And what with the slow climb by this duo and our emotional investment in their fate, this anime is perhaps one of the most inspiring anime I’ve seen. Watching it made me want to actually do work so that I can achieve my dreams and goals. It makes me want to invest in my ambitions as much as the characters are in theirs and that my friends, is pretty rare for an anime. Instead of depressing you with how much they get done in a month, Moritaka and Akito makes you want to join them in their success. And that for me is a great accomplishment for an anime.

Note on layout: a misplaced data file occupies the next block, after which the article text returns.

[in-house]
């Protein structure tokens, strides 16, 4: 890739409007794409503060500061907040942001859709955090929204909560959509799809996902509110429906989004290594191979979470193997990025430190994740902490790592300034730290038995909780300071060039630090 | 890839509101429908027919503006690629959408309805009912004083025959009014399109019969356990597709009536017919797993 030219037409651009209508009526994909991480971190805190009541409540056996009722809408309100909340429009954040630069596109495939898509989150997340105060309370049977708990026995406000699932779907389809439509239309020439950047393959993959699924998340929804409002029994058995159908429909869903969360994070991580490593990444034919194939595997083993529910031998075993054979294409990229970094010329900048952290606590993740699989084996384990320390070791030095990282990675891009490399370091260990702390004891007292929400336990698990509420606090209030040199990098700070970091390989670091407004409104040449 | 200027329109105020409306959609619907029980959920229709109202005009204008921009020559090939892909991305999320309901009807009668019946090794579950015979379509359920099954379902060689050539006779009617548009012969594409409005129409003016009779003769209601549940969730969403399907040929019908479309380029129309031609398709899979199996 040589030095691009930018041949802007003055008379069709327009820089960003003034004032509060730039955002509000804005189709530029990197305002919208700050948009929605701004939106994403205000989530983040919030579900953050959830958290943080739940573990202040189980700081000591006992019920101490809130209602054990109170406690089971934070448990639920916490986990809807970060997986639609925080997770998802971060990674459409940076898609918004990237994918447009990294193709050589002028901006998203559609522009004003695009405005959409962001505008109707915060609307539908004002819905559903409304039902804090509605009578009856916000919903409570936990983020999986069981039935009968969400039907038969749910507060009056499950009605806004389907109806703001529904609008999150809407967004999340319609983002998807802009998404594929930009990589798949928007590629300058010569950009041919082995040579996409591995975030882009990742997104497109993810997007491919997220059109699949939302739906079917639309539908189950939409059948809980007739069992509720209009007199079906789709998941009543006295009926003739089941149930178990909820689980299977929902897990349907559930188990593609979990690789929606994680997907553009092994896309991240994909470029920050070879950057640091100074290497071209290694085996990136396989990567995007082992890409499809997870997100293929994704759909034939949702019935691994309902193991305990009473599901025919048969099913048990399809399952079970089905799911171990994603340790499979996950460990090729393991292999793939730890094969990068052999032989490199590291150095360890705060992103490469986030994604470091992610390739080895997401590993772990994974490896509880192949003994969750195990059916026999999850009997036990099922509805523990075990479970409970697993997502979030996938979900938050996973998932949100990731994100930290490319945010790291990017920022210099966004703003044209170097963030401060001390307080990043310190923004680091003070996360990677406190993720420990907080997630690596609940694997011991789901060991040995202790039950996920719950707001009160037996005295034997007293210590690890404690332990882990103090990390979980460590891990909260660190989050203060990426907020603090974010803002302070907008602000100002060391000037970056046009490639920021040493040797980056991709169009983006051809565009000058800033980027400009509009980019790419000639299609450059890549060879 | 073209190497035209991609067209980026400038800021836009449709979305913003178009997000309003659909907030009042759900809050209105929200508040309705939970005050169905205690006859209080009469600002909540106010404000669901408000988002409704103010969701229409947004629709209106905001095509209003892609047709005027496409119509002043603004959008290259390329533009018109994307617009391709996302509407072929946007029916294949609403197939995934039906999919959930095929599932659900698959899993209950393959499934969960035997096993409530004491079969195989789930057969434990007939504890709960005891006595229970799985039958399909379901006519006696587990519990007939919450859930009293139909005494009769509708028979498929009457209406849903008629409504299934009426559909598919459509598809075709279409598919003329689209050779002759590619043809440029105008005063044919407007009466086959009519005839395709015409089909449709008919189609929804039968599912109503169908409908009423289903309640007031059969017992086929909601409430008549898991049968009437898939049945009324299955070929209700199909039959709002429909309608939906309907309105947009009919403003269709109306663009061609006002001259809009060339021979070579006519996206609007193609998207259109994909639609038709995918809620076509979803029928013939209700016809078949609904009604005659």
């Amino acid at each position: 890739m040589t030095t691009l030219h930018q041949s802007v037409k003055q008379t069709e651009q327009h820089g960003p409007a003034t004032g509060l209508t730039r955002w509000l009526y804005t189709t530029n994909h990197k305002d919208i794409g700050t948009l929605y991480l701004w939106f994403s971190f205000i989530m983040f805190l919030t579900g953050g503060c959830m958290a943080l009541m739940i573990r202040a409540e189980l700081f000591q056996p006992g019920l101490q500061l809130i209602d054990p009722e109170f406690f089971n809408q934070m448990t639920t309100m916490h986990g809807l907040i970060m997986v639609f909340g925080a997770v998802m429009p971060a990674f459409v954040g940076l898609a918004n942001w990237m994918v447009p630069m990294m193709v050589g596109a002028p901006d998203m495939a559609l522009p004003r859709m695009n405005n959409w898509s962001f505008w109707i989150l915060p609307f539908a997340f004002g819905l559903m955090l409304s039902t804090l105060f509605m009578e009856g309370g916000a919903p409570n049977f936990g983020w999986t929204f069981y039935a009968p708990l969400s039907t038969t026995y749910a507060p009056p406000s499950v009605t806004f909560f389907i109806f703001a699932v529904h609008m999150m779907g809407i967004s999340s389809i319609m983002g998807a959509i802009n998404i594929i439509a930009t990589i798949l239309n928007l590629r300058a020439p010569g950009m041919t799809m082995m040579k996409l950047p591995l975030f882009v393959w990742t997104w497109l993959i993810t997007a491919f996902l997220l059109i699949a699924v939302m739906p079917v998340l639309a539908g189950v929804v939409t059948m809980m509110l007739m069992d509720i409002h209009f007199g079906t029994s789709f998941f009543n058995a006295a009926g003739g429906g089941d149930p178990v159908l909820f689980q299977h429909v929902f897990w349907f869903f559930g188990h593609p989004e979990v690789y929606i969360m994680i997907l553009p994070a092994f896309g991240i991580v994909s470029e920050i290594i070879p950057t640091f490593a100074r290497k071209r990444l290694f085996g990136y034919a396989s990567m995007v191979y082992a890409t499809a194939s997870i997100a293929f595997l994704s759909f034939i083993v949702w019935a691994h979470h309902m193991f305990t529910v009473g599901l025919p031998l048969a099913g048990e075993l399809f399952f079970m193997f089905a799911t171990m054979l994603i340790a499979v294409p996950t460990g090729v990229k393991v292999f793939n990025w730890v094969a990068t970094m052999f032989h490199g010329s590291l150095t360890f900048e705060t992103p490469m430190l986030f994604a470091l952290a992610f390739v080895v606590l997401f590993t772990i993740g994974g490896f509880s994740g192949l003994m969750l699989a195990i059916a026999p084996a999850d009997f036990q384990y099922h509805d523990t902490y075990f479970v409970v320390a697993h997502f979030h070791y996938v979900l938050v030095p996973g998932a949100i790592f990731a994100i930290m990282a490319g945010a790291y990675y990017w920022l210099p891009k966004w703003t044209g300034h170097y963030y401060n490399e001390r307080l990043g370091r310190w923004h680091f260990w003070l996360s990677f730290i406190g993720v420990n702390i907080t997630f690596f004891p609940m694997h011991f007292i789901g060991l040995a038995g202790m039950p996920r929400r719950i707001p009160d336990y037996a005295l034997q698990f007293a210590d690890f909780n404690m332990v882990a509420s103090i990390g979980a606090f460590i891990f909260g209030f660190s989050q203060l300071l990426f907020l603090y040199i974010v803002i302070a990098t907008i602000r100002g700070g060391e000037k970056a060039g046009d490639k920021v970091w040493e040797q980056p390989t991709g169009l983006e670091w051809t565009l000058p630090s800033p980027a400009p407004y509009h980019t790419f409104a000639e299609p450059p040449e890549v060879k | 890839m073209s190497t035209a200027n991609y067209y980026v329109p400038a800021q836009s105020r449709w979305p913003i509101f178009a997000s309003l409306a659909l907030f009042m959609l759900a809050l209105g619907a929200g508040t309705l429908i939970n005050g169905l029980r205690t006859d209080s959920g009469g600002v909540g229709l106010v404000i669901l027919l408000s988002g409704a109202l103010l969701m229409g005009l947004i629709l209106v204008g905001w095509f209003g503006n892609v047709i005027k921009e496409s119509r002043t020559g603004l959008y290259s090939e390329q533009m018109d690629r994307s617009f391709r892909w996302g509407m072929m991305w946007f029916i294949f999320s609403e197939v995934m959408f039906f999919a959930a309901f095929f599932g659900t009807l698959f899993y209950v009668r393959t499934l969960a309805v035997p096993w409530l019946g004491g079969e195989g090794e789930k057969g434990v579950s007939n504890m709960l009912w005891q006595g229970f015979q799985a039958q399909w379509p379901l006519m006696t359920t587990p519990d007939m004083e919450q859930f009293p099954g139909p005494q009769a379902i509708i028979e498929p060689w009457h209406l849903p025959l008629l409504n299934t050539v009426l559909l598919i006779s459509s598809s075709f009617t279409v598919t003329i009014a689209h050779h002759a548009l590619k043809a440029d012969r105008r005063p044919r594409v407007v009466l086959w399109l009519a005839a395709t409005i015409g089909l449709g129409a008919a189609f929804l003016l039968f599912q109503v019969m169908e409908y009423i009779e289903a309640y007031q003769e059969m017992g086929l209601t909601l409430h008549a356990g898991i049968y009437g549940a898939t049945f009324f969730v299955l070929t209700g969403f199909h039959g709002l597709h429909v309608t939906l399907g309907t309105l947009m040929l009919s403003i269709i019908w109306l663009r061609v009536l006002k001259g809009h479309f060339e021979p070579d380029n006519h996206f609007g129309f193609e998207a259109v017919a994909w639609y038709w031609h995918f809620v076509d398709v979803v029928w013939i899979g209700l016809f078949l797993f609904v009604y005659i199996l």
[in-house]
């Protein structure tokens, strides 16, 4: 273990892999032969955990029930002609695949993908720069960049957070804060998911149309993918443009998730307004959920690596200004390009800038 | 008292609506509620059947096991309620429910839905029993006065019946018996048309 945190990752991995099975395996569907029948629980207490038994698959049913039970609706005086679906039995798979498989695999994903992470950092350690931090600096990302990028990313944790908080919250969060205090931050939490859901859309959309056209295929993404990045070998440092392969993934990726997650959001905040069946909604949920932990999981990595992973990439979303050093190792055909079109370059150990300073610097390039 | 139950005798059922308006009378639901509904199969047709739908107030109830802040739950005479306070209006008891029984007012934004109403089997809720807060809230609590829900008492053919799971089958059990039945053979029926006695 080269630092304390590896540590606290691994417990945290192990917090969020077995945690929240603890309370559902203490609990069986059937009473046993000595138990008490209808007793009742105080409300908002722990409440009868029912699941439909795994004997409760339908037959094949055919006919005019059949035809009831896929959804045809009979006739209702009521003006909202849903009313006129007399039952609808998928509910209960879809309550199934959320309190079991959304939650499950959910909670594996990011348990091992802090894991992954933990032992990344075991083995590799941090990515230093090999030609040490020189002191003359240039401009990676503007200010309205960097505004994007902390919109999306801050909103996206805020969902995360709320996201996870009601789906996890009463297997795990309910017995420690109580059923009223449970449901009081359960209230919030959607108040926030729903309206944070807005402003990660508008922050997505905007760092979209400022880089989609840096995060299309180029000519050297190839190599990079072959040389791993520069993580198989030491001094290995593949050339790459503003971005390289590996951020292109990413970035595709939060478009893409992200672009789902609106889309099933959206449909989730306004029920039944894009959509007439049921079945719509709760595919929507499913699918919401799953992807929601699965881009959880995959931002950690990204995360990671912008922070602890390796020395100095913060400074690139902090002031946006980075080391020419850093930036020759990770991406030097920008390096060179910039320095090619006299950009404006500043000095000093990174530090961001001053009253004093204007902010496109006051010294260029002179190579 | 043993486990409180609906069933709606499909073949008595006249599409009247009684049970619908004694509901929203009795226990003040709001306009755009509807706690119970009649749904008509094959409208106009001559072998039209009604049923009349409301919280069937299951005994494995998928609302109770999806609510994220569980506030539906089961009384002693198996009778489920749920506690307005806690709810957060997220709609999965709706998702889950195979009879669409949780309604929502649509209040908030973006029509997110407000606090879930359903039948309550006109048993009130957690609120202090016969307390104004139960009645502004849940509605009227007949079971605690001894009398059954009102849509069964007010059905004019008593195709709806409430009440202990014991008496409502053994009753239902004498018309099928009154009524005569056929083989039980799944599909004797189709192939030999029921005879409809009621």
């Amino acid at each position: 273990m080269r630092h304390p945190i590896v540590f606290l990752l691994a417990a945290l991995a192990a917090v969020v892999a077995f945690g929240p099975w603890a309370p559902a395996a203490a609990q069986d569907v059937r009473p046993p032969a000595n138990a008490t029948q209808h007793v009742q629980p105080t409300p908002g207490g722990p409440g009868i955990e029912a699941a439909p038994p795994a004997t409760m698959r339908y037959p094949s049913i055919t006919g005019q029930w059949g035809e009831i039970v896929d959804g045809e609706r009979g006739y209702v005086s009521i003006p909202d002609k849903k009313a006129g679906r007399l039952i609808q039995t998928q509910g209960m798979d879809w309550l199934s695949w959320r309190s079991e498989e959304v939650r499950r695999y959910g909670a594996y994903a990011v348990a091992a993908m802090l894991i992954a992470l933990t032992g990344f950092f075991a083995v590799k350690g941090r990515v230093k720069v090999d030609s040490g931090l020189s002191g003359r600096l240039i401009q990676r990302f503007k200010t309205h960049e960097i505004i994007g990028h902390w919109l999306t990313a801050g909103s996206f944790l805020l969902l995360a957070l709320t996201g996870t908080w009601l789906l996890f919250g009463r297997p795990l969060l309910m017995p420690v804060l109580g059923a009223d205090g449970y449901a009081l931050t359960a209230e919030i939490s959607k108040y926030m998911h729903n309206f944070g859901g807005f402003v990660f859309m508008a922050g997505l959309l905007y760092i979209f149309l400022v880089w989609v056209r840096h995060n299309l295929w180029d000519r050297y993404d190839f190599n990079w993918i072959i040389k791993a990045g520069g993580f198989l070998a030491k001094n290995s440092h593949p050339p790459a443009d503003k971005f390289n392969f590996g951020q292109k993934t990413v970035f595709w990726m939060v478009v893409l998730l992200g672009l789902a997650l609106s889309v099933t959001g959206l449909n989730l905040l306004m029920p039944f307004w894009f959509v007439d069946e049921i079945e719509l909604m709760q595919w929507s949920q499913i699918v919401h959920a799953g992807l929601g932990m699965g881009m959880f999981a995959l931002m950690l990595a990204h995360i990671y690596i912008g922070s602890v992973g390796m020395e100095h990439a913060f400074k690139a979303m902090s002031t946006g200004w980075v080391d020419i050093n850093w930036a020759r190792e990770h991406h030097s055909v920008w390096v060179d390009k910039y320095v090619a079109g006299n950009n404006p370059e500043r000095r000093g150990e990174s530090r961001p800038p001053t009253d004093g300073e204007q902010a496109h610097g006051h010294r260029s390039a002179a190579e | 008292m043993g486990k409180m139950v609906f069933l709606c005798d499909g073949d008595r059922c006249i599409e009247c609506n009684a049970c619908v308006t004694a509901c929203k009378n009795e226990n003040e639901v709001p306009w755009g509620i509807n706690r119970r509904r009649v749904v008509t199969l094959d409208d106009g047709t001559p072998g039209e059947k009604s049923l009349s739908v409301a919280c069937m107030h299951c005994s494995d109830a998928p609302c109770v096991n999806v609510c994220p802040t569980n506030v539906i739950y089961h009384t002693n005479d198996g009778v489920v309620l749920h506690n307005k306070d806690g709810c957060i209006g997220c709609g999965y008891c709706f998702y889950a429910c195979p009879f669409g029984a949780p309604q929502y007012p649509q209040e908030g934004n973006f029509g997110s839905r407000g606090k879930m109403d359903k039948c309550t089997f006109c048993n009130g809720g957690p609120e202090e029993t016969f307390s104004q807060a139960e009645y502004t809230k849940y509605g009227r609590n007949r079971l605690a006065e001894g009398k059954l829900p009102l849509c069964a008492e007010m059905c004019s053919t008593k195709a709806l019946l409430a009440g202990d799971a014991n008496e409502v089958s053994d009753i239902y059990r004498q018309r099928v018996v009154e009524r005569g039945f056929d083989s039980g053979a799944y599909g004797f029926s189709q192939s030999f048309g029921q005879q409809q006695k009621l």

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But not all is right with this anime.  What would an anime be without a love story eh? And yep, we have a pretty hefty, meaty and frankly uber unrealistic one right around the corner. See our manga writer Akito Takagi wants to become a mangaka because he genuinely wants to be so. But our manga artist Moritaka Mashiro is only partially invested in this for the love of the medium. The other reason is his ‘love’ for a person.